Cyber-Theft Libel/Slander Tortious Interference
From Dale Whitman -- Dirt Blog
Recent Development Close It! Title Services, Inc. v. Nadel, 248 A.3d 132 (D.C. 2021). Attorney’s criticism of title company can comprise the tort of interference with business relationship Prepared by Barlow Burke and Dale Whitman
The purchasers of a house were victimized by a typical wire transfer scam. They received an email, purportedly from the title company, giving them a different routing and account number than the title company had previously given them. The email was a scam, but the purchasers wired $1.57 million to the false account and the money was lost to the cybercriminals.
They hired Nadel to represent them in a suit against the title company. Shortly after the suit was filed, Nadel stated in an interview with a local radio station that the title company “either caused our money to be stolen or stole it,” and that “if they weren't responsible for helping steal the money, it certainly seems like they knew well in advance of that closing that the money was gone.” He further stated that the title company did not have “any evidence that it happened because of hackers other than [the company’s] say so.” These statements were repeated on Nadel’s law firm’s web site. The title company demanded a retraction, but Nadel refused.
The house purchasers’ suit against the title company, after mediation, was dismissed with prejudice. The title company then sued Nadel, the buyers’ attorney, for both defamation and the tort of interference with a business relationship, on account of his public statements. The D.C. Court of Appeals rejected the defamation claim; it held that, to be defamatory, the statements must make the plaintiff “appear odious, infamous, or ridiculous.” In context, “it would have been clear to the audience that, considered objectively, Nadel was speaking as an attorney, espousing a theory of liability to serve his clients’ interests, not making a personal accusation that appellants were ‘odious, infamous, or ridiculous.’”
However, the court found that the title company’s complaint stated a valid claim for the tort of interference with a business relationship. This tort requires proof of four elements: (1) a valid business relationship, (2) of which the defendant has knowledge, and (3) with which the defendant intentionally interfered, and (4) resulting in damages.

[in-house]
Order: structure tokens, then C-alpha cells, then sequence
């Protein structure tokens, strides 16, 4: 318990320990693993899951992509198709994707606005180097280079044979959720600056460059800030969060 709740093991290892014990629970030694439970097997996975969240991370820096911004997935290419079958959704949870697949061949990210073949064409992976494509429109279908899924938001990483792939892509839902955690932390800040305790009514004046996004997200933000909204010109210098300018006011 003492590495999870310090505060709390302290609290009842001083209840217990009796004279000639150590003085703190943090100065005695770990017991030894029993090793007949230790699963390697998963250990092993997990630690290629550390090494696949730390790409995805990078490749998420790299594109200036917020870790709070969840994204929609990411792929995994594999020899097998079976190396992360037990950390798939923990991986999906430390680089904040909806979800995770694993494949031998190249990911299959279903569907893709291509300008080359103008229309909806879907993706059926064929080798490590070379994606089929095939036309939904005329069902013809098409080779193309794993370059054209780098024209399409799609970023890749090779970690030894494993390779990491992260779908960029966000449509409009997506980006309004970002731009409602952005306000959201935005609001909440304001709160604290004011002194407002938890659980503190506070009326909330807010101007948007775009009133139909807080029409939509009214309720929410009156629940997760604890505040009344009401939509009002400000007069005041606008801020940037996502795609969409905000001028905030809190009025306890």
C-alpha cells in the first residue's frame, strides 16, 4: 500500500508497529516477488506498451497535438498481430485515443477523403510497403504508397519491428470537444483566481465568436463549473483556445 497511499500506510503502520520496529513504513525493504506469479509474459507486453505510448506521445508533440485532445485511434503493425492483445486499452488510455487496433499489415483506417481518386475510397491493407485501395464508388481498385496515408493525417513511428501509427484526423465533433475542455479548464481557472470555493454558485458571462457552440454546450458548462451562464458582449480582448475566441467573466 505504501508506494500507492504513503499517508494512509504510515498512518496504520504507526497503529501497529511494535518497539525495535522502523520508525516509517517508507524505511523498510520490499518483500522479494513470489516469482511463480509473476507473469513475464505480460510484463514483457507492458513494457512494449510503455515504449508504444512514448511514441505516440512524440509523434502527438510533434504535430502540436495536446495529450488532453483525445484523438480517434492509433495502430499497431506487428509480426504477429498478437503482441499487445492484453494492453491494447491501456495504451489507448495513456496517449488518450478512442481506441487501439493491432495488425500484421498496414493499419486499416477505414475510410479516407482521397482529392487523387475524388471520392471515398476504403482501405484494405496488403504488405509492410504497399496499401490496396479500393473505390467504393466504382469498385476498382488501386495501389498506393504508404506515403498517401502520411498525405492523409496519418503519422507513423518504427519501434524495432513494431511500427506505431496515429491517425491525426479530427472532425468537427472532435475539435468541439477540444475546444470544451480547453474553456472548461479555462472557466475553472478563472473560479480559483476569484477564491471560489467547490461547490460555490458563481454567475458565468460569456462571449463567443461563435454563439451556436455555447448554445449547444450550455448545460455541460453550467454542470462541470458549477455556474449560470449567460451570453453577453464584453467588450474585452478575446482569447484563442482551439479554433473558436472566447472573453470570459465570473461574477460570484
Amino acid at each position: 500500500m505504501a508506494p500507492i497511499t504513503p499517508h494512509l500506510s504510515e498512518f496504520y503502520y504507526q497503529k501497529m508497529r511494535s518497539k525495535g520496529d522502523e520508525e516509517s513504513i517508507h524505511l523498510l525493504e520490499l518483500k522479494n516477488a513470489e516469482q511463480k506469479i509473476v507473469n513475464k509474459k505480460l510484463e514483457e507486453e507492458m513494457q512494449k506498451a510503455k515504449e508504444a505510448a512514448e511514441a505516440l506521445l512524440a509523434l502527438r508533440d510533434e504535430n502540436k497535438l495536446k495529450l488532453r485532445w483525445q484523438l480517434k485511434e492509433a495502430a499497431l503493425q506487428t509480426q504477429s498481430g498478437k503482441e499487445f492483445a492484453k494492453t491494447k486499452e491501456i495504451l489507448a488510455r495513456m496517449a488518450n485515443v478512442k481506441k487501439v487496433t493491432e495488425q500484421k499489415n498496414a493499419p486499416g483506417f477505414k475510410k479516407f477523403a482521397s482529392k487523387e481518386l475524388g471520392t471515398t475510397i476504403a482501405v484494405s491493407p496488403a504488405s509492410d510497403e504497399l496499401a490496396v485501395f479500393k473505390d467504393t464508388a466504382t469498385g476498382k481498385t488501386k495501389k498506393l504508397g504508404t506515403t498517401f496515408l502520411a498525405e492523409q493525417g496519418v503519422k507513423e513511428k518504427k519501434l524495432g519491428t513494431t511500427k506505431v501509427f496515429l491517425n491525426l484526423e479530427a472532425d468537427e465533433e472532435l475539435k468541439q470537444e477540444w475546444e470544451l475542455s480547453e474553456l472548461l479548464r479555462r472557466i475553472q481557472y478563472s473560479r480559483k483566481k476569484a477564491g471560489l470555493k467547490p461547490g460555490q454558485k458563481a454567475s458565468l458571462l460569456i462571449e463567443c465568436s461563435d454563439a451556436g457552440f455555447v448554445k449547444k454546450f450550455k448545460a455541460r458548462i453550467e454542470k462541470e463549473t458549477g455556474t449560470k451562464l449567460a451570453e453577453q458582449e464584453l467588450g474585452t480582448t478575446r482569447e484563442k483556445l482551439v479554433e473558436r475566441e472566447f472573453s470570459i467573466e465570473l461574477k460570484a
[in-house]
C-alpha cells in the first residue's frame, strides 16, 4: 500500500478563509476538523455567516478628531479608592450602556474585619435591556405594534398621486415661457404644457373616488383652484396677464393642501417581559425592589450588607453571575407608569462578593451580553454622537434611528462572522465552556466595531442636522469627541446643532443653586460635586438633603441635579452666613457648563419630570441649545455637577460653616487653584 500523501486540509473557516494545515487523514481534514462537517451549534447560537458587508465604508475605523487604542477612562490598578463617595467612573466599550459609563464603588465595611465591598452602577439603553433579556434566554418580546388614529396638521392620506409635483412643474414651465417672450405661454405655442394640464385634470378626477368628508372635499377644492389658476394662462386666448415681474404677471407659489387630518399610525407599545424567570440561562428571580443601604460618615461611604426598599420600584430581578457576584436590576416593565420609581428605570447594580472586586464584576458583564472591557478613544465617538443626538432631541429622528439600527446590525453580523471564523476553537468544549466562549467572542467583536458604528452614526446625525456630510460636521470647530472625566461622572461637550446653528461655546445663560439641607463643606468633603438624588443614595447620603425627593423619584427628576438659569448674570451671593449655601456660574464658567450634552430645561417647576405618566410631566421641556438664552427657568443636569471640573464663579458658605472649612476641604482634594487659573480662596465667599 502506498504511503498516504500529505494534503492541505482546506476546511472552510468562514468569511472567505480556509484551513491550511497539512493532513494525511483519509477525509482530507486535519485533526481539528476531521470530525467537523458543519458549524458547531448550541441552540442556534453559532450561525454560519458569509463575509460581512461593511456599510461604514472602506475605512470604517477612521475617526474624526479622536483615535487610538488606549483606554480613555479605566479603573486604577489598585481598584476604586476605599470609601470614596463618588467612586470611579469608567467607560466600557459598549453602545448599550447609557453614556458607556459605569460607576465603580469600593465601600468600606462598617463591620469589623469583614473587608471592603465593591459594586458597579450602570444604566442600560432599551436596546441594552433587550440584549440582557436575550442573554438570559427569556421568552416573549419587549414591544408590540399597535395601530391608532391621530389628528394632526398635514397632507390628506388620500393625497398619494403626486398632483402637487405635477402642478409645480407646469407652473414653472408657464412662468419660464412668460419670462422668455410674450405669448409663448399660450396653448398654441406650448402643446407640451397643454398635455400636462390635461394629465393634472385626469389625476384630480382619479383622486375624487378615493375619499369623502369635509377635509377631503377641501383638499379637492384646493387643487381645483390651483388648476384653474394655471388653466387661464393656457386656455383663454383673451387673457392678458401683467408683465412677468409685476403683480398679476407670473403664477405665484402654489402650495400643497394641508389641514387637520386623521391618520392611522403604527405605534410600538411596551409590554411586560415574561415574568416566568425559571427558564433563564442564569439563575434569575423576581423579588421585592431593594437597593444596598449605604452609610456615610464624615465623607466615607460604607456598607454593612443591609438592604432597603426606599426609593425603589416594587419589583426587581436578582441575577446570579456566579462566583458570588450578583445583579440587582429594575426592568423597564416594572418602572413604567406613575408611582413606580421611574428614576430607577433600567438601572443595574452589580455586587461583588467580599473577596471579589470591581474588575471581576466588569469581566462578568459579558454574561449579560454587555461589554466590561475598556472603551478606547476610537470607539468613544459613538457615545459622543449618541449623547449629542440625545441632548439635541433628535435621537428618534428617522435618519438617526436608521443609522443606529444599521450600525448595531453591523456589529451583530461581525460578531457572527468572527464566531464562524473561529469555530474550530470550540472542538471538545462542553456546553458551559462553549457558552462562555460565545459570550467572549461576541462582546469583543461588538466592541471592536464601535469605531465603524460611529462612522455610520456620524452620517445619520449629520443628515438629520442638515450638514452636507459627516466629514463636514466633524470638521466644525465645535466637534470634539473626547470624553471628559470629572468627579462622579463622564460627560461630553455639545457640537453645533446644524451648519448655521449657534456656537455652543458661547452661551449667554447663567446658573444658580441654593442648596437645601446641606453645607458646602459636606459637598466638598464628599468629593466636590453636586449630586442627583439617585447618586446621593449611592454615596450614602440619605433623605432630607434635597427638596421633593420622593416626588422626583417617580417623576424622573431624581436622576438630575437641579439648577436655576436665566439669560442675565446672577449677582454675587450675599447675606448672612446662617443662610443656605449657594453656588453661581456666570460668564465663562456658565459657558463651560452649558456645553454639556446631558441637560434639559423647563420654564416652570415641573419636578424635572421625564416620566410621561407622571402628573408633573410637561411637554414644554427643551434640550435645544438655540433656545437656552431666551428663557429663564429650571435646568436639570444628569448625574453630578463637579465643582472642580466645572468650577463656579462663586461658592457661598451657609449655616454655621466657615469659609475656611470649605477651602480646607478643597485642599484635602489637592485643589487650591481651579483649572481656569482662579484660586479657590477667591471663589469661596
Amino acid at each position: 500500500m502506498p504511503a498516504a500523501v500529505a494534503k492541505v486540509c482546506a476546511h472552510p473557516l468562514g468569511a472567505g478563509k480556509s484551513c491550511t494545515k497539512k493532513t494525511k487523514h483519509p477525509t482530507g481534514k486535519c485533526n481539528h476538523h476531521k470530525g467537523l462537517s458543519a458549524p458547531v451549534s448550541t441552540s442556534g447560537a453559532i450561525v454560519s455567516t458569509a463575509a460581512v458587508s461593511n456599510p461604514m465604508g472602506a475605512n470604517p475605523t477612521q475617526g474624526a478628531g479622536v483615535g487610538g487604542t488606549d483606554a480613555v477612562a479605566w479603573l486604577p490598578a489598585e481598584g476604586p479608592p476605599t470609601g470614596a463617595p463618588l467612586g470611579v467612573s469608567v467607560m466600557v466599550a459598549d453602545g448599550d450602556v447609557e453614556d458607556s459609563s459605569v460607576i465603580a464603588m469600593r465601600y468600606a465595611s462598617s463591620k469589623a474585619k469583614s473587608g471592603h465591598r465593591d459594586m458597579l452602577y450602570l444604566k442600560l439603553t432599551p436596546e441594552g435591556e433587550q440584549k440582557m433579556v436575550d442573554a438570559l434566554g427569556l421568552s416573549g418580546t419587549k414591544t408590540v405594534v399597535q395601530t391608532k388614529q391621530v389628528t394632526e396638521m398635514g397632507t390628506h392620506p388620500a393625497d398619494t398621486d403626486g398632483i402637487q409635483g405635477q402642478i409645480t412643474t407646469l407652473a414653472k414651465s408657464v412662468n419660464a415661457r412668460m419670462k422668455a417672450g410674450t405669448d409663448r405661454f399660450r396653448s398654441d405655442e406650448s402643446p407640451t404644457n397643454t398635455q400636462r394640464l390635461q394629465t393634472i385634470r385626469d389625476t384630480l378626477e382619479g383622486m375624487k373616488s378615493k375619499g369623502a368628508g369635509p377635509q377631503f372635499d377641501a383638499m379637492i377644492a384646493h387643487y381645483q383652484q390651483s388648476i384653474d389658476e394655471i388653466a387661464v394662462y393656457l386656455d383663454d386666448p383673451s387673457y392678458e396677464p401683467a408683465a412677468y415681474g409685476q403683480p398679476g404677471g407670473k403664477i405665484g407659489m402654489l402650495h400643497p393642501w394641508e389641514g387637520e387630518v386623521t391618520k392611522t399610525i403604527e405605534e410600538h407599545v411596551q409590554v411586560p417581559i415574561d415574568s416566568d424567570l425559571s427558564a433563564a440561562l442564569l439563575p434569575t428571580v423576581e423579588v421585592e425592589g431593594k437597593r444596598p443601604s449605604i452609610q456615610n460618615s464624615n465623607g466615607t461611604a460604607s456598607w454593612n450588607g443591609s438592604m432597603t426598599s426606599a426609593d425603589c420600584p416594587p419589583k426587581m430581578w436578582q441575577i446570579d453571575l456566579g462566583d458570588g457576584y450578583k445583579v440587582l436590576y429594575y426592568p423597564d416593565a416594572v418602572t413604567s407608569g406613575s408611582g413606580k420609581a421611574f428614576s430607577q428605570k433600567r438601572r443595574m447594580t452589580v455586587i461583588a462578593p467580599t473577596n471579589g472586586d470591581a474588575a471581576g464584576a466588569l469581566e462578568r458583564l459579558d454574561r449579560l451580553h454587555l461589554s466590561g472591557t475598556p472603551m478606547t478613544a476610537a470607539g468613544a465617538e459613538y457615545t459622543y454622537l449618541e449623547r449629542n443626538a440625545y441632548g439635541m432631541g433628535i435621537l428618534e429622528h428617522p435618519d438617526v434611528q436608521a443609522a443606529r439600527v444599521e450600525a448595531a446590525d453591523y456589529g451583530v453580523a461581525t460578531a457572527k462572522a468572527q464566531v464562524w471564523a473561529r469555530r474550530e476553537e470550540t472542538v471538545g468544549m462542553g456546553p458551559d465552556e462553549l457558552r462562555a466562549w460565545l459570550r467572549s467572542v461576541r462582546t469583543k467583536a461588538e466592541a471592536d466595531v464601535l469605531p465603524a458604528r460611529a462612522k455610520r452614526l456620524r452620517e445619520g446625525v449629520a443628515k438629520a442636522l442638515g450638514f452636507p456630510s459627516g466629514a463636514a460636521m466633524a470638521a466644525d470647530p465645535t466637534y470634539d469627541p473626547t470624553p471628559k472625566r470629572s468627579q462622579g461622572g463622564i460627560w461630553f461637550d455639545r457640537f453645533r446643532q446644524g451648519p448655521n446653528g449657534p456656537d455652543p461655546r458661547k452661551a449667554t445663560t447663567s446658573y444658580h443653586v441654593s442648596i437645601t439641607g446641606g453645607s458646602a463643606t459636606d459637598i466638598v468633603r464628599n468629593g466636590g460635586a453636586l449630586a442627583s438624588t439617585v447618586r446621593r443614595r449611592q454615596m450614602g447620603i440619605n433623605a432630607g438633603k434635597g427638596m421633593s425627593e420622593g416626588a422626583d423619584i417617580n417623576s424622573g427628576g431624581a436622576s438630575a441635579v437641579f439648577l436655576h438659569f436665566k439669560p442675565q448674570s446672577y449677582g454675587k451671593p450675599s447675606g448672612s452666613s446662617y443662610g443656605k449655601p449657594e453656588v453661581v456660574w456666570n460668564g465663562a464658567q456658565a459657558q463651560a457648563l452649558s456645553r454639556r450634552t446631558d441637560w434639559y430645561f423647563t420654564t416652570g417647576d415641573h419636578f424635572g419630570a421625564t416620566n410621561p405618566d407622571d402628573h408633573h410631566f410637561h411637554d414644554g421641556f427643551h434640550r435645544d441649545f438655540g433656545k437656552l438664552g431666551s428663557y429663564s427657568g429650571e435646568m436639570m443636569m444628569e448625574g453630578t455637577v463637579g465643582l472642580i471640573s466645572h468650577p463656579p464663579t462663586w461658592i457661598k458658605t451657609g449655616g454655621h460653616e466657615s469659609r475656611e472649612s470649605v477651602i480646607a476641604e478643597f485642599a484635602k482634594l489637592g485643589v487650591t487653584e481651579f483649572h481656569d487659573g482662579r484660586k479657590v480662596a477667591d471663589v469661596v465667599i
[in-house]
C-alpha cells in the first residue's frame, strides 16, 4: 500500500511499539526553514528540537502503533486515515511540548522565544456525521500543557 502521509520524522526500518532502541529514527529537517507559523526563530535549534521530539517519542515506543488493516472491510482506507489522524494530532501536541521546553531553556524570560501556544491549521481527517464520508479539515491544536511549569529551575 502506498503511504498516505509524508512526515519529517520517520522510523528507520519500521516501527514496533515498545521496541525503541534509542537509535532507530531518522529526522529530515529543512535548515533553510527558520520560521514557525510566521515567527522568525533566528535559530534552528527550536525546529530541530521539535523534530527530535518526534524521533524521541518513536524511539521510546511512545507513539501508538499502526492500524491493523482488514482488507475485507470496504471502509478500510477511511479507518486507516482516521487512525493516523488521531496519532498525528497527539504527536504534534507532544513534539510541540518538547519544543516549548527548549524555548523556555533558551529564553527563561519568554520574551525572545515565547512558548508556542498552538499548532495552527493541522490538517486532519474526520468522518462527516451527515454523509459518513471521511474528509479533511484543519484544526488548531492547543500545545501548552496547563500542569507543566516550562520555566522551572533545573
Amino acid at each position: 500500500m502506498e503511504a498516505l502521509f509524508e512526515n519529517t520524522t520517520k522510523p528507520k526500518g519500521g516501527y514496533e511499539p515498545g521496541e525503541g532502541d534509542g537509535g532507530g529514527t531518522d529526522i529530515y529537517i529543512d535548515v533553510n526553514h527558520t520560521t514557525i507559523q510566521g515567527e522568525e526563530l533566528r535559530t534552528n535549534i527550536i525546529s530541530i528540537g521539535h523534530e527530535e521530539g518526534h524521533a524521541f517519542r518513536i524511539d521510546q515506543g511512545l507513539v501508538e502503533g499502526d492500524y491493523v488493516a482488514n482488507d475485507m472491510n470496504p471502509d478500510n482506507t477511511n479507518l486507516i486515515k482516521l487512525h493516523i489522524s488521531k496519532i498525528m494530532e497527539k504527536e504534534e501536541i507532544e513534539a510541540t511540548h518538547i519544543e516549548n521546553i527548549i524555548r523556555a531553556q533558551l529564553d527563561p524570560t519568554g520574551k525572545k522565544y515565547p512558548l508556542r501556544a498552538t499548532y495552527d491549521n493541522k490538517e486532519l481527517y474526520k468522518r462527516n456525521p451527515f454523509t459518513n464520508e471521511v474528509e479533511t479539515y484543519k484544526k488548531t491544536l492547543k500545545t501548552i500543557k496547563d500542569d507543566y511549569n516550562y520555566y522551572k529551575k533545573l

The first element of the tort was, the court said, adequately pled with the allegation that the plaintiff title company had established business relations with brokers, lenders, insurers, and buyers and sellers. The second element was adequately pled with an allegation that the defendant knew of these relationships. The third element was pled with an allegation that the defendant’s statements caused harm, but were not retracted when defendant was informed of the harm. The four and final element of the tort was adequately pled when the company’s revenues from business referred by brokers and lenders decreased after years of increase.
1. As to the elements of the tort, the court did not require that specific business relationships be pled with particularity, and defendant’s knowledge of those relationships was shown when the title company was chosen because it was known to the defendant to be “the largest independently owned and operated title company” in the jurisdiction. Nor, the court said, need the intentional interference be malicious.
2. The court refused to apply the D.C. anti-SLAPP Act. Such statutes give a defendant an opportunity to get an early dismissal of a case, but only if the claim arises from an act – here, attorney Nadel's statements – “in furtherance of the right of advocacy on issues of public interest” Nadel argued that his public statements addressed the issue of cybercrime. However, the court was unconvinced; it found that Nadel was primarily advocating his client’s interests in a private lawsuit, not staking out a position on a matter of public interest.
3. The prospective buyers whose money was stolen noticed that the false wire instructions they received were different from those previously established by the title company for their closing – but that fact was irrelevant to the tort successfully pled here.
4. The scam here occurred in 2017. These days, title companies are much more apt to warn their buyers sternly about purported changes in wire transfer instructions, and to caution them to verify by phone call the routing and account numbers they are given, as well as verifying any purported changes. Emails are notoriously easy to spoof.
5. Attorneys need to consider the tortious side-effects of transactions going sour! They should be very cautious about publicly painting opposing parties in a bad light or accusing them of illegal conduct. It’s one thing to state your theory of the case, but quite another to defame your opponent or make statements than will cause businesses losses.